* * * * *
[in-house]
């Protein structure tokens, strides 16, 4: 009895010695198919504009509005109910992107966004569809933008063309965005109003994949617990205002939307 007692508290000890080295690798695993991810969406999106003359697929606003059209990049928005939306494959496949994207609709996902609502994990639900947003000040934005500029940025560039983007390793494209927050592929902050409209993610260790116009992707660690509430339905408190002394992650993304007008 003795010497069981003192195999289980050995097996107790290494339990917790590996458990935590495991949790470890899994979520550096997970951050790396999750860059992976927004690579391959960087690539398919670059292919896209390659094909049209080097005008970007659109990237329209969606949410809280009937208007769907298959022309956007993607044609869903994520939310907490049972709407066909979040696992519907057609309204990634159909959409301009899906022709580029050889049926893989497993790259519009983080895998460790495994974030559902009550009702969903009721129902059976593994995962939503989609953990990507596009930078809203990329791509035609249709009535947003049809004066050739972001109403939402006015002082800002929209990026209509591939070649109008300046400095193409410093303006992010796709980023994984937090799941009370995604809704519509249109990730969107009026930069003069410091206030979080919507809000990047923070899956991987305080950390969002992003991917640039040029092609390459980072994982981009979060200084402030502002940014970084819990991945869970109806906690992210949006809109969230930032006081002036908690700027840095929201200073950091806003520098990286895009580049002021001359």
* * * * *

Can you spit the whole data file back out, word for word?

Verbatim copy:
[in-house]
């Protein structure tokens, strides 16, 4: 009895010695198919504009509005109910992107966004569809933008063309965005109003994949617990205002939307 007692508290000890080295690798695993991810969406999106003359697929606003059209990049928005939306494959496949994207609709996902609502994990639900947003000040934005500029940025560039983007390793494209927050592929902050409209993610260790116009992707660690509430339905408190002394992650993304007008 003795010497069981003192195999289980050995097996107790290494339990917790590996458990935590495991949790470890899994979520550096997970951050790396999750860059992976927004690579391959960087690539398919670059292919896209390659094909049209080097005008970007659109990237329209969606949410809280009937208007769907298959022309956007993607044609869903994520939310907490049972709407066909979040696992519907057609309204990634159909959409301009899906022709580029050889049926893989497993790259519009983080895998460790495994974030559902009550009702969903009721129902059976593994995962939503989609953990990507596009930078809203990329791509035609249709009535947003049809004066050739972001109403939402006015002082800002929209990026209509591939070649109008300046400095193409410093303006992010796709980023994984937090799941009370995604809704519509249109990730969107009026930069003069410091206030979080919507809000990047923070899956991987305080950390969002992003991917640039040029092609390459980072994982981009979060200084402030502002940014970084819990991945869970109806906690992210949006809109969230930032006081002036908690700027840095929201200073950091806003520098990286895009580049002021001359």